Big Funds Eye Change in Corporate Governance

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Anne Sheehan to Retire, CalSTRS 1st Corp Gov Director

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Anne Sheehan, the first Corporate Governance Director at California State Teachers’ Retirement System (CalSTRS) and the current one, plans to retire March 30, 2018. Sheehan’s team manages an activist portfolio worth around US$ 4.1 billion, seeking to influence and help turnaround its large portfolio holdings in select public companies. Sheehan was hired back in 2008.

Christopher J. Ailman, CalSTRS’ chief investment officer, said in a organization release, “Anne has been my most unconventional, best hire.”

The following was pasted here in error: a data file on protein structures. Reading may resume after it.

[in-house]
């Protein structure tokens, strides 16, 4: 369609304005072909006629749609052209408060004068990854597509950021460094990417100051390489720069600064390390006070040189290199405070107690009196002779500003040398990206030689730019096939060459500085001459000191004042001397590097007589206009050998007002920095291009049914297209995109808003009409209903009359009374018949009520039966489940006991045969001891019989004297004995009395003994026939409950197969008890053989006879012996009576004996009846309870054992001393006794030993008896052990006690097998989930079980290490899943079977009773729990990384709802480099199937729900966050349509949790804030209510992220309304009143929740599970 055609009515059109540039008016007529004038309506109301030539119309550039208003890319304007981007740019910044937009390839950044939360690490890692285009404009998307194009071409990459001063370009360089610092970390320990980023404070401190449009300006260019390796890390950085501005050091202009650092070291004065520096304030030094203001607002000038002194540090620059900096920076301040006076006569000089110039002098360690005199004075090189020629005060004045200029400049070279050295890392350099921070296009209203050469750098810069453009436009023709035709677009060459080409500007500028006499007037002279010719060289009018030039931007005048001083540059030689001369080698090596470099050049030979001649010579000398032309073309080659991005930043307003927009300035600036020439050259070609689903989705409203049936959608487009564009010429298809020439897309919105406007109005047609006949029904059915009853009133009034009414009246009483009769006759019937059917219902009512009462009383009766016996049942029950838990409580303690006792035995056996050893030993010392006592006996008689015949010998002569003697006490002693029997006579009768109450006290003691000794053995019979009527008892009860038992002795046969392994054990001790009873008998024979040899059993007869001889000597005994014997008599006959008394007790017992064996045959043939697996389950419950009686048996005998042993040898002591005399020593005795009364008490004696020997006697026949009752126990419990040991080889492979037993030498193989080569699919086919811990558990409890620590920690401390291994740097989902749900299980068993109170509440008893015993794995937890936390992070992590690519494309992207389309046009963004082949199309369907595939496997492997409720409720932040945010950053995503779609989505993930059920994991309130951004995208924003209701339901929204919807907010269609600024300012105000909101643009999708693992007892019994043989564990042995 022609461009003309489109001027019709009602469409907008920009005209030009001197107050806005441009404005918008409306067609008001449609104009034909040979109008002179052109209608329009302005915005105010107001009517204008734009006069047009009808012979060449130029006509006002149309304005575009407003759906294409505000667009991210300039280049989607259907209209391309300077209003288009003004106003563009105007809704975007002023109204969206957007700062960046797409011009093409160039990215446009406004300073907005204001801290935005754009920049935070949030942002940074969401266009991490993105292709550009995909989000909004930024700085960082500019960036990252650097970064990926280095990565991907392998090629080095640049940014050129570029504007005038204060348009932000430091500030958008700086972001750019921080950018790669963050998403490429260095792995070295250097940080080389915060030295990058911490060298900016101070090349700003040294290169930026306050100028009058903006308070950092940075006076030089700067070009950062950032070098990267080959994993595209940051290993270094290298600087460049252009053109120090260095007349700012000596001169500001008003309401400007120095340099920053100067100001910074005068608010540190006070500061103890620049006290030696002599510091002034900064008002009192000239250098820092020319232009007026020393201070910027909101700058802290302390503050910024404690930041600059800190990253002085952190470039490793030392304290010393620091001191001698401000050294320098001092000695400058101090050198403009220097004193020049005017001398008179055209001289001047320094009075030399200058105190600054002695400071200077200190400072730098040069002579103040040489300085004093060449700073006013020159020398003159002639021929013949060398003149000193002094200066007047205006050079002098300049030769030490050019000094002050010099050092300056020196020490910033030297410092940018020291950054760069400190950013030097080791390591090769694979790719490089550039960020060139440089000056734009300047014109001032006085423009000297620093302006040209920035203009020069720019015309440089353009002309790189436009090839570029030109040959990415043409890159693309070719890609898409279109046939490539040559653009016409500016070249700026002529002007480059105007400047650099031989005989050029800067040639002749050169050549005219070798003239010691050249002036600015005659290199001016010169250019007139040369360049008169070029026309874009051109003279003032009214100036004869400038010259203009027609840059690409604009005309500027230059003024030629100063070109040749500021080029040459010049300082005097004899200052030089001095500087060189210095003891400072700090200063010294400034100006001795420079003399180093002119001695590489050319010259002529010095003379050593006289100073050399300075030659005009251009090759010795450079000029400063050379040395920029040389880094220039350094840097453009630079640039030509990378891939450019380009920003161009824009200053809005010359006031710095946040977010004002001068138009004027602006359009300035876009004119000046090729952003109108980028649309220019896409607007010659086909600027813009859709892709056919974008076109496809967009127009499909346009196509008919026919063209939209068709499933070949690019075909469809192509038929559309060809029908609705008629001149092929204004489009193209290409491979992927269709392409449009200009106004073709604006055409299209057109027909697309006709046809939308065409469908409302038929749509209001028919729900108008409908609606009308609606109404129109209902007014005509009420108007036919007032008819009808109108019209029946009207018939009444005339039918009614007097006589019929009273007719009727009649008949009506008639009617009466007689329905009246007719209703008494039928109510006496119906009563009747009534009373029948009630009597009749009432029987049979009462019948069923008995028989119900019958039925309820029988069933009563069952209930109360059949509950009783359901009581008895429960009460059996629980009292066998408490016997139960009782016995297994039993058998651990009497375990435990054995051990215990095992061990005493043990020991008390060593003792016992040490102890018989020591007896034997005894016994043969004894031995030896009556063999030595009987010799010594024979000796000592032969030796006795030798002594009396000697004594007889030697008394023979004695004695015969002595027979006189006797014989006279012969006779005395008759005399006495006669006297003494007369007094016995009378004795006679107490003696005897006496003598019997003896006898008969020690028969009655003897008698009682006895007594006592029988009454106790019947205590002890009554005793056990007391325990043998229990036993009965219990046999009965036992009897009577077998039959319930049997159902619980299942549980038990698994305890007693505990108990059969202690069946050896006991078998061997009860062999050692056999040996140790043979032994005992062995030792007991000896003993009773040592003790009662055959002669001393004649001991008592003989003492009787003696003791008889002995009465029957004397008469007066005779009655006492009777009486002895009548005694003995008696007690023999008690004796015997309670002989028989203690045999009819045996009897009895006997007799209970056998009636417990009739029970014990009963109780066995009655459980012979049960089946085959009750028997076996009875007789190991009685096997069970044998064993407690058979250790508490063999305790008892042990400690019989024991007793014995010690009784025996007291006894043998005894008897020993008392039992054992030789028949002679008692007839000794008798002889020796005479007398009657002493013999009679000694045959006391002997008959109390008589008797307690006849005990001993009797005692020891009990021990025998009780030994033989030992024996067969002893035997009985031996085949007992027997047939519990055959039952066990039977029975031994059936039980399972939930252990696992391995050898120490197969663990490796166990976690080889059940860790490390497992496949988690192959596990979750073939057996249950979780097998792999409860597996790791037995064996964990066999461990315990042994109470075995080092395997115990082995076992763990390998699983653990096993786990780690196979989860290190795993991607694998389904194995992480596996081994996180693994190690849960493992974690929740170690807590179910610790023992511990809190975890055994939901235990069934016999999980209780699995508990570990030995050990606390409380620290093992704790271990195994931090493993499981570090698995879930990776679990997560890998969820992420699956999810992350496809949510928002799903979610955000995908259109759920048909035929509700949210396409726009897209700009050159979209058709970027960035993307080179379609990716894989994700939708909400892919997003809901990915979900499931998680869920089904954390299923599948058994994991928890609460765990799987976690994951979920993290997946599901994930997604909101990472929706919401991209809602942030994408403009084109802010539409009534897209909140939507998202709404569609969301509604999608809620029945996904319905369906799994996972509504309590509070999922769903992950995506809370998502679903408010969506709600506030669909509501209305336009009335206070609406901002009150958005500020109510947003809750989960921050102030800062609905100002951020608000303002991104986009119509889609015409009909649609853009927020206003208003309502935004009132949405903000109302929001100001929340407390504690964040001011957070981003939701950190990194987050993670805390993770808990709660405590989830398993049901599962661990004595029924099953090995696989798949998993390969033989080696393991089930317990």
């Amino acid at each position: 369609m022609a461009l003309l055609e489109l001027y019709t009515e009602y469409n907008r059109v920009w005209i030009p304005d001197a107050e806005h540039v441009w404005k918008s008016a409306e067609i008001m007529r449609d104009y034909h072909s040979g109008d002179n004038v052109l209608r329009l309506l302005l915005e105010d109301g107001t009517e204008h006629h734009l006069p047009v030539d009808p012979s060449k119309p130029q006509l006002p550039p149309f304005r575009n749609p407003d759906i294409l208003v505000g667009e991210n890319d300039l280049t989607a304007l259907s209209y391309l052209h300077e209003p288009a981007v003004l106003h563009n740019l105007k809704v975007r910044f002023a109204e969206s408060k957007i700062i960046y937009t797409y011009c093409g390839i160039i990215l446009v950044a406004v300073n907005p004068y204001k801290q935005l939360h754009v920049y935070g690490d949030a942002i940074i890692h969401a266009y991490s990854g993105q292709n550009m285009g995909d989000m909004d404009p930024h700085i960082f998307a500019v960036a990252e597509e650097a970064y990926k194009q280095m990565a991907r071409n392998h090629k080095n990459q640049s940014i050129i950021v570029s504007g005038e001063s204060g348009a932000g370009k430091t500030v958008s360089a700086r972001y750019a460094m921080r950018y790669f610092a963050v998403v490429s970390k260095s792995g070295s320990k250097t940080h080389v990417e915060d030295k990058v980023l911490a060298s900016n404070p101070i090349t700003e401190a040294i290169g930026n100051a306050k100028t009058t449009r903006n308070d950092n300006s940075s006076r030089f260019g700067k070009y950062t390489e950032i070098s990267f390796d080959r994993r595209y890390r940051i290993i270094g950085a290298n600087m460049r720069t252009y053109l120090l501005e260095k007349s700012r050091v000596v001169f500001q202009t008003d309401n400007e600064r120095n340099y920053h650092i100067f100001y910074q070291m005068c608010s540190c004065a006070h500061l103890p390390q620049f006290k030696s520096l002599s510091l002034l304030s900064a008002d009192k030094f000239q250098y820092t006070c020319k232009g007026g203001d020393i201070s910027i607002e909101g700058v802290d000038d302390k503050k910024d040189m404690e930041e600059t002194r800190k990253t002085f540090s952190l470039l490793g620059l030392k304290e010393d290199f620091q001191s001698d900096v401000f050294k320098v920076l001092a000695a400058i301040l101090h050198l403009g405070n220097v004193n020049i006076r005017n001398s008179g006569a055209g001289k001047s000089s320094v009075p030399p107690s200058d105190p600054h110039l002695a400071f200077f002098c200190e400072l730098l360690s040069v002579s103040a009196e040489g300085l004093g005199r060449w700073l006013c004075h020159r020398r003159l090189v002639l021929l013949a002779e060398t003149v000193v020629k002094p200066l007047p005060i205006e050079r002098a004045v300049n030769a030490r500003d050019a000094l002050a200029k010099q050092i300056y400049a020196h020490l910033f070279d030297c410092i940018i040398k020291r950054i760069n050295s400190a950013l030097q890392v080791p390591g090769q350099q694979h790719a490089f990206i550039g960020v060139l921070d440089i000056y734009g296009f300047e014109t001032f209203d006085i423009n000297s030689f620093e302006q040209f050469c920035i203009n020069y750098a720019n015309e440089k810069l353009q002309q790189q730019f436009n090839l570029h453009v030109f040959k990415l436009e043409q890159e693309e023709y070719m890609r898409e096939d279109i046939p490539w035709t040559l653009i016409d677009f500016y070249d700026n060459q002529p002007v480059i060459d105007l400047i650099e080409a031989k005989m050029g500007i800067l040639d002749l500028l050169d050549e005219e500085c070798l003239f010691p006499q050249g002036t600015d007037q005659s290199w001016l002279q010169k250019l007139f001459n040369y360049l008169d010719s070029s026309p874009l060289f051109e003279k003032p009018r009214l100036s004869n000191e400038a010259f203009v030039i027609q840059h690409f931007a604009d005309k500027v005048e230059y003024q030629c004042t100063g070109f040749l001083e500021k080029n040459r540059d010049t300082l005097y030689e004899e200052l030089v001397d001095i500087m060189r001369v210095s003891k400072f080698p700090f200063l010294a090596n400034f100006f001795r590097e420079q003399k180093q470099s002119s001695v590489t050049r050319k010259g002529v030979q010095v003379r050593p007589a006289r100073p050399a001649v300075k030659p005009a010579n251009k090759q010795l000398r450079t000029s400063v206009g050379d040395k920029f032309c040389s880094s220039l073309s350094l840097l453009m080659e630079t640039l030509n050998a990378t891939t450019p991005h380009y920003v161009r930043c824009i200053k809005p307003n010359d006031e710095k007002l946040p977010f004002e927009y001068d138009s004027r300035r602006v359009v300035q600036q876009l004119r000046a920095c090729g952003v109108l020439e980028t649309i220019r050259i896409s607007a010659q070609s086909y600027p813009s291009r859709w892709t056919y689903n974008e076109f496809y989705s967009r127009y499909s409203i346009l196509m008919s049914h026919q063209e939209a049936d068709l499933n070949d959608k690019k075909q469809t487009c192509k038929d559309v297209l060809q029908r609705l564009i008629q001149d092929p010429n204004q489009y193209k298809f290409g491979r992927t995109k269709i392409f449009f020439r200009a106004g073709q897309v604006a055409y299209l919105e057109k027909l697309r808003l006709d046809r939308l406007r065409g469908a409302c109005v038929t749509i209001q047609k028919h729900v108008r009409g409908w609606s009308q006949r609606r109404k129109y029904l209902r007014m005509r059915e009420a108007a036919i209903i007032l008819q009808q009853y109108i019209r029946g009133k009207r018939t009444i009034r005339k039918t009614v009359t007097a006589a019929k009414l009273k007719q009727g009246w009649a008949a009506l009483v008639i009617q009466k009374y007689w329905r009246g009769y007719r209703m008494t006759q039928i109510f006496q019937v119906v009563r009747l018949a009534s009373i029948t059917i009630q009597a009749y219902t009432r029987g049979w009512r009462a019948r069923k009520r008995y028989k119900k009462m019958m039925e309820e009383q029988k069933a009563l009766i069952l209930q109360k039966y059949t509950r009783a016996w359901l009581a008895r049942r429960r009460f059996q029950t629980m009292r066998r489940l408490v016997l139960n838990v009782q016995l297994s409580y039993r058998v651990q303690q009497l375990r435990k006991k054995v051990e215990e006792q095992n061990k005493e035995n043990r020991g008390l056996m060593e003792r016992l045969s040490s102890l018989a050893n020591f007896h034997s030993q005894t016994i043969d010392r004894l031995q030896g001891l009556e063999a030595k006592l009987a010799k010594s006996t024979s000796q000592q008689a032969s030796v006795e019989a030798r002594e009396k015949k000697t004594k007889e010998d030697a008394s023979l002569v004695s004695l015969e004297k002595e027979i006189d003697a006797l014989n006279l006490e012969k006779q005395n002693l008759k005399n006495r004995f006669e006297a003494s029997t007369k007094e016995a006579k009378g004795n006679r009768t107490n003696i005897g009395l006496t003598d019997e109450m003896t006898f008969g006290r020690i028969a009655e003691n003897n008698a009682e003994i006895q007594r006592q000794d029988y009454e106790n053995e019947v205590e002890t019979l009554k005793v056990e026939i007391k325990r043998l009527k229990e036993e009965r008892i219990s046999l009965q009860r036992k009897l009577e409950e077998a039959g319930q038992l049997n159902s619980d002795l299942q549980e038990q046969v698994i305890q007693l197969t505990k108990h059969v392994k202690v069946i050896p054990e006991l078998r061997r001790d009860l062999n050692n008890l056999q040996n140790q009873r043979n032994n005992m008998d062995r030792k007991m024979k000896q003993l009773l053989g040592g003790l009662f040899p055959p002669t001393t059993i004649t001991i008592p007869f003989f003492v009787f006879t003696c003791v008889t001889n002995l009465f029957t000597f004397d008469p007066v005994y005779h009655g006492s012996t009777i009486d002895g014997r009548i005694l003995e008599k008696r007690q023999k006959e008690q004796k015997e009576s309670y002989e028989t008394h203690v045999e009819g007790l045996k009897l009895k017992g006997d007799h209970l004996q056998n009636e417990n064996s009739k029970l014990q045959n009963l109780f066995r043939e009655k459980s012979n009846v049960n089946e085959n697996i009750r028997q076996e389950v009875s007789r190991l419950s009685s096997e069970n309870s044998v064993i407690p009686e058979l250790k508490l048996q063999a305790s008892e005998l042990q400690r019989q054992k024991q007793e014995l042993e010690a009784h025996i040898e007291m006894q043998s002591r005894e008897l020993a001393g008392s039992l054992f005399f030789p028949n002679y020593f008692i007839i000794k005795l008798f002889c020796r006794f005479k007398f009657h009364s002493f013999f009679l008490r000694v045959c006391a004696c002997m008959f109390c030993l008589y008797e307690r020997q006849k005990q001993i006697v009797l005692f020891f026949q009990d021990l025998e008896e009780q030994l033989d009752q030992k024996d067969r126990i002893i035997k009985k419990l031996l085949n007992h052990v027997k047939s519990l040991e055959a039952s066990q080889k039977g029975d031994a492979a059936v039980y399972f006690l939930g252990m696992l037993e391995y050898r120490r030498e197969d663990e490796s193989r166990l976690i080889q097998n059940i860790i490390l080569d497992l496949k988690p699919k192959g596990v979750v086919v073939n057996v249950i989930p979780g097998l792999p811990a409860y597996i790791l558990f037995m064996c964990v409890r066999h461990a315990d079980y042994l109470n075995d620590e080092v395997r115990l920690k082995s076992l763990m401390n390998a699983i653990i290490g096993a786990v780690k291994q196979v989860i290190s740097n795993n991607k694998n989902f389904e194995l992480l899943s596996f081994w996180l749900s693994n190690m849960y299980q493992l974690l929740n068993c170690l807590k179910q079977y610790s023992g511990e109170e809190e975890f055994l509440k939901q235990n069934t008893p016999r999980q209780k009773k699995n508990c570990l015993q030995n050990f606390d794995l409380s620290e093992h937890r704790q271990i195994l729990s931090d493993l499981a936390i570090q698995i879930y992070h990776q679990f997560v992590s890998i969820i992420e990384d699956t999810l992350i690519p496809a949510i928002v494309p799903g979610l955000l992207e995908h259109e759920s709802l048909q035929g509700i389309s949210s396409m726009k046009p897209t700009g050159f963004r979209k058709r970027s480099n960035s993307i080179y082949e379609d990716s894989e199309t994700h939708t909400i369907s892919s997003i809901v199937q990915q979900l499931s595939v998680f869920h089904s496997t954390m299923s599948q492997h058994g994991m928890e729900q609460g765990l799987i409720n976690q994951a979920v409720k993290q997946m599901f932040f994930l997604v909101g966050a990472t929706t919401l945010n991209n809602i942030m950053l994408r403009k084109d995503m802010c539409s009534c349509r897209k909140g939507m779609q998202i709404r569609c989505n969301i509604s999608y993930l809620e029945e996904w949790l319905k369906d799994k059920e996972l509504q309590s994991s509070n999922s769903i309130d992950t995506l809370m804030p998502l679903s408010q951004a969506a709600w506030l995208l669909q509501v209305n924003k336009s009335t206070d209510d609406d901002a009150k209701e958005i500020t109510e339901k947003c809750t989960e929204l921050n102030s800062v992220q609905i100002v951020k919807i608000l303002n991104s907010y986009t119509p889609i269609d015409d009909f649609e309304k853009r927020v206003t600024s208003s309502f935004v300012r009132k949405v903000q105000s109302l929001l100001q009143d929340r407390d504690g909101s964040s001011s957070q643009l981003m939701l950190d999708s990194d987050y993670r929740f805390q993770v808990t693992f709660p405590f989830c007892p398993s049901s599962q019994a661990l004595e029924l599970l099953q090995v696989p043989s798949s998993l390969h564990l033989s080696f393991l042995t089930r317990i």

A replacement search is underway.

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Temasek Rides with Google on Go-Jek

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Singapore’s Temasek Holdings has reportedly joined forces with Google LLC and Chinese on-demand service provider Meituan-Dianping as part of a US$ 1.2 billion fundraising effort for Indonesian ride-hailing startup Go-Jek that has put regional rivals like Uber and Singapore-based Grab on notice.

Screen Shot Go-Jek, January 19, 2018

Although exact figures for individual stakes have so far been kept secret, the new infusion of capital puts Go-Jek, incorporated as PT Aplikasi Karya Anak Bangsa, at a valuation of roughly US$ 4 billion. Samsung Venture Investment Corporation also participated in funding, as well as existing private equity investors KKR & Co. LP and Warburg Pincus LLC.